January 13, 2011 | by Lou Chibbaro Jr.
Gay sex remains a crime under military law

Aubrey Sarvis, executive director of SLDN, said his group’s top priority this year is to secure the certification by President Obama and military leaders for completing repeal of ‘Don’t Ask, Don’t Tell.’ (Washington Blade file photo by Michael Key)

Much of the nation was riveted over the drama surrounding the congressional vote last month to repeal the “Don’t Ask, Don’t Tell” law barring gays from serving openly in the military.

But in a little-noticed development, Capitol Hill observers say Congress is in no mood to take a follow-up action recommended by Pentagon officials — the repeal of a longstanding military law that classifies consensual sodomy among both gay and straight service members as a crime.

Gay rights attorneys and experts in military law say the sodomy law provision known as Article 125 of the Uniform Code of Military Justice has been rarely enforced in recent years in cases where sexual activity has been consensual and “fraternization” between officers and lower ranking members has not be a factor.

And the experts say a 2004 decision known as U.S. v. Marcum by the U.S. Court of Appeals for the Armed Services placed limits on the enforcement of Article 125 based on a U.S. Supreme Court decision one year earlier that declared state sodomy laws unconstitutional.

Yet because the military court did not overturn Article 125, its characterization of gay sex as criminal acts punishable by court martial will remain on the books until Congress repeals the statute, leaving in place what some activists say is an unfair stigma associated with gays and lesbians in the military.

Gay rights attorneys have said the Supreme Court could overturn the military sodomy law by affirming that the Lawrence v. Texas decision fully covers the military. But it could take years before a new military case reaches the high court.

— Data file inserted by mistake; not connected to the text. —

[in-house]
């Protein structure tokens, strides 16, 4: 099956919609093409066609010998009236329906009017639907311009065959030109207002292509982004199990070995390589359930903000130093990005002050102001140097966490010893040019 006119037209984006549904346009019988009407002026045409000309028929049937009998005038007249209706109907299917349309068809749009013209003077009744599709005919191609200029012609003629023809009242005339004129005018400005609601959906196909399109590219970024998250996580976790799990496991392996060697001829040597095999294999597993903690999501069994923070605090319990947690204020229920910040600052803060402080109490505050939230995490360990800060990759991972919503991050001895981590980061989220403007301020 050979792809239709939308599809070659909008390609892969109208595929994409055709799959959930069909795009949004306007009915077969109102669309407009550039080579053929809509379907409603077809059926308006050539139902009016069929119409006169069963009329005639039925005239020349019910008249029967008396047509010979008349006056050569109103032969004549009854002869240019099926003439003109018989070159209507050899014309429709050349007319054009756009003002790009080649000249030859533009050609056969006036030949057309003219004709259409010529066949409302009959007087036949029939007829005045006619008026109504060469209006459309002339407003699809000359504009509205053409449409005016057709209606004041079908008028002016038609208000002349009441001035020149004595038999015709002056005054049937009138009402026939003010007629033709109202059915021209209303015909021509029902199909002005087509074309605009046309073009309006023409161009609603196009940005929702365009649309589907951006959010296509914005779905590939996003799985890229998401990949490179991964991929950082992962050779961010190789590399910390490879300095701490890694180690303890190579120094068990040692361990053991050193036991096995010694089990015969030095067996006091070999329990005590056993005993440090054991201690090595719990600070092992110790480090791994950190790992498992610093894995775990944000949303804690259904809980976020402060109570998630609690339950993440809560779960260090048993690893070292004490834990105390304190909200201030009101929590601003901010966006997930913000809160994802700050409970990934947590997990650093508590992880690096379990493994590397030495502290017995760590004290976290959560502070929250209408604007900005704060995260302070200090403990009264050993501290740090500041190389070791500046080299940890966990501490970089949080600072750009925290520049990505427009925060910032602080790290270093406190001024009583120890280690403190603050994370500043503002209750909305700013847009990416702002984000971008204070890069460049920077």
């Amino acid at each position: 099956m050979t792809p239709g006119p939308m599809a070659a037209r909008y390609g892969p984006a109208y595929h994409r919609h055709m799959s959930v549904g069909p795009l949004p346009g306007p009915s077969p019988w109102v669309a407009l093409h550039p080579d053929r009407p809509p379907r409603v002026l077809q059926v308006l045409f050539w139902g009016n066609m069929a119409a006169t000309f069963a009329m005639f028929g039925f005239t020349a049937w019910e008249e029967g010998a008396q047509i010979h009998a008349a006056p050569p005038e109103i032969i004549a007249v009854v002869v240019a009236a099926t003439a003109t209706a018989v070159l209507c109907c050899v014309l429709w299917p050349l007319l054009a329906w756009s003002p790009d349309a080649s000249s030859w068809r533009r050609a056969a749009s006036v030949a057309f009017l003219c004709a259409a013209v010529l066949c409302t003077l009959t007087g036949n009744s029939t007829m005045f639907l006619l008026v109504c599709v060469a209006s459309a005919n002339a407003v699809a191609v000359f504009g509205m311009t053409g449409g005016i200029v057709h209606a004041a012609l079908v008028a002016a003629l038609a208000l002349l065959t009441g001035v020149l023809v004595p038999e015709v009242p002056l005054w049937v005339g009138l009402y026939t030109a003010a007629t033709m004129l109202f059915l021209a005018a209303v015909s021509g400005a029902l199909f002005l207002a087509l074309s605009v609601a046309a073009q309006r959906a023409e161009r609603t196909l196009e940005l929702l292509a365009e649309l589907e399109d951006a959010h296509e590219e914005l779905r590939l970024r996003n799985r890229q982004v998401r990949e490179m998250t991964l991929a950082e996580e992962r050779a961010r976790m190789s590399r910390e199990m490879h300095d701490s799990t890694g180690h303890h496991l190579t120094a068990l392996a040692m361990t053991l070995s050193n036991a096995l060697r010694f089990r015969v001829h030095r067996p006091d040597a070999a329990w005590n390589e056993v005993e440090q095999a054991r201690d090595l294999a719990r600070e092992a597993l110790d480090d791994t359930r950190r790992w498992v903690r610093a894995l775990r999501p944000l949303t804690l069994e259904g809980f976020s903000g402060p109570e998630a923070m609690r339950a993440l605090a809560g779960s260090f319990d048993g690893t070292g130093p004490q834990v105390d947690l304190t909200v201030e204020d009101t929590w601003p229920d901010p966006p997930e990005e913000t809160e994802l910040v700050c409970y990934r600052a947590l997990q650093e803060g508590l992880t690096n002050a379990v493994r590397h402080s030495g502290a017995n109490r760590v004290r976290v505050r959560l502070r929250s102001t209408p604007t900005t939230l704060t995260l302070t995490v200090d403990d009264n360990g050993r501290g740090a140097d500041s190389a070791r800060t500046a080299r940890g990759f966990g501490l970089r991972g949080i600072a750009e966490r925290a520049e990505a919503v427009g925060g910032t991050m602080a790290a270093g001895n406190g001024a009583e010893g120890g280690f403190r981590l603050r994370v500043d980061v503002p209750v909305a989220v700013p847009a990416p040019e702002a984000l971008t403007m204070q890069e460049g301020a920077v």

Aubrey Sarvis, executive director of the Servicemembers Legal Defense Network, which has led efforts to repeal “Don’t Ask, Don’t Tell,” said his group’s top priority this year is to secure the certification by President Obama and military leaders for completing repeal.

The repeal law passed by Congress and signed by President Obama in December doesn’t allow full repeal to take effect until the president, the Secretary of Defense and chair of the military’s Joint Chiefs of Staff determine troops and commanders are fully prepared for the change.

“So I would say no, that our top priority for this Congress is not the repeal of Article 125,” Sarvis told the Blade. “Do I think it should be repealed? Yes. Has SLDN been working over the last several years for repeal? Yes.”

Among those agreeing with Sarvis’ assessment is gay U.S. Rep. Barney Frank (D-Mass.).

“I’m skeptical and frankly at this point I don’t think it’s a good idea to press ahead with that one,” Frank said Tuesday, noting that gay rights opponents would likely use a debate on sodomy repeal in the military to push “hidden agendas.”

Sarvis summarized the views of other LGBT advocates when he said the Republican-controlled House would almost certainly refuse to even consider a bill to repeal Article 125. He said the need for pushing other LGBT-related issues in the military and other areas outweighs expending resources on Article 125.

Although Article 125 applies to gays and straights alike, gay rights advocates have said military authorities used it to target gay and lesbian service members in the past, especially in the years prior to “Don’t Ask, Don’t Tell.” If it remains on the books, some wonder whether a future president less supportive of LGBT rights might reinstate its full enforcement.

Longtime D.C. gay rights leader Frank Kameny, who assisted gay service members in the 1970s and 1980s, long before SLDN and other LGBT rights groups existed, said military investigators waged what he and other activists called “witch hunts” to identify and discharge gays on grounds that they violated Article 125.